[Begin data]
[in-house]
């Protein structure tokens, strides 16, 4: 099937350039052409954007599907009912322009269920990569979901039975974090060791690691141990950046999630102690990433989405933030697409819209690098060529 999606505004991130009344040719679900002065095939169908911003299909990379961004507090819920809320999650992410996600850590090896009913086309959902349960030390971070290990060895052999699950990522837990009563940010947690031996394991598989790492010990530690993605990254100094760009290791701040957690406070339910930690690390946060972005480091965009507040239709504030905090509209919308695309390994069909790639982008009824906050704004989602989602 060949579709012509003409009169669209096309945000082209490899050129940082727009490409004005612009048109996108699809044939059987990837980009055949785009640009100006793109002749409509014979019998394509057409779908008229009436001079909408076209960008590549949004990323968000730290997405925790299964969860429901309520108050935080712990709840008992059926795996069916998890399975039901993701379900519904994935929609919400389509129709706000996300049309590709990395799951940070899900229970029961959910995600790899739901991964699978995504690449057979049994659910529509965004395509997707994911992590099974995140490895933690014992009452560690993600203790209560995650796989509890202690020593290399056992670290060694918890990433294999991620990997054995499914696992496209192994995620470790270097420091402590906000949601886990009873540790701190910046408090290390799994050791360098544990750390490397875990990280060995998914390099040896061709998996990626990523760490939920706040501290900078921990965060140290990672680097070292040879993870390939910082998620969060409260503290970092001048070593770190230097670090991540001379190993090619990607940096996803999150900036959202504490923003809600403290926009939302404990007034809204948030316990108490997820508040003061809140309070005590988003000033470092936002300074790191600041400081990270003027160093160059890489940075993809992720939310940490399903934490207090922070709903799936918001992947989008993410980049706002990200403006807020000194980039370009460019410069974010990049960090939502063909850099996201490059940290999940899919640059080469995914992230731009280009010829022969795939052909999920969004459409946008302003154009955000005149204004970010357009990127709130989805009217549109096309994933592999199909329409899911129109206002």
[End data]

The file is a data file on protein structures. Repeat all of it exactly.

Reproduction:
[in-house]
């Protein structure tokens, strides 16, 4: 099937350039052409954007599907009912322009269920990569979901039975974090060791690691141990950046999630102690990433989405933030697409819209690098060529 999606505004991130009344040719679900002065095939169908911003299909990379961004507090819920809320999650992410996600850590090896009913086309959902349960030390971070290990060895052999699950990522837990009563940010947690031996394991598989790492010990530690993605990254100094760009290791701040957690406070339910930690690390946060972005480091965009507040239709504030905090509209919308695309390994069909790639982008009824906050704004989602989602 060949579709012509003409009169669209096309945000082209490899050129940082727009490409004005612009048109996108699809044939059987990837980009055949785009640009100006793109002749409509014979019998394509057409779908008229009436001079909408076209960008590549949004990323968000730290997405925790299964969860429901309520108050935080712990709840008992059926795996069916998890399975039901993701379900519904994935929609919400389509129709706000996300049309590709990395799951940070899900229970029961959910995600790899739901991964699978995504690449057979049994659910529509965004395509997707994911992590099974995140490895933690014992009452560690993600203790209560995650796989509890202690020593290399056992670290060694918890990433294999991620990997054995499914696992496209192994995620470790270097420091402590906000949601886990009873540790701190910046408090290390799994050791360098544990750390490397875990990280060995998914390099040896061709998996990626990523760490939920706040501290900078921990965060140290990672680097070292040879993870390939910082998620969060409260503290970092001048070593770190230097670090991540001379190993090619990607940096996803999150900036959202504490923003809600403290926009939302404990007034809204948030316990108490997820508040003061809140309070005590988003000033470092936002300074790191600041400081990270003027160093160059890489940075993809992720939310940490399903934490207090922070709903799936918001992947989008993410980049706002990200403006807020000194980039370009460019410069974010990049960090939502063909850099996201490059940290999940899919640059080469995914992230731009280009010829022969795939052909999920969004459409946008302003154009955000005149204004970010357009990127709130989805009217549109096309994933592999199909329409899911129109206002």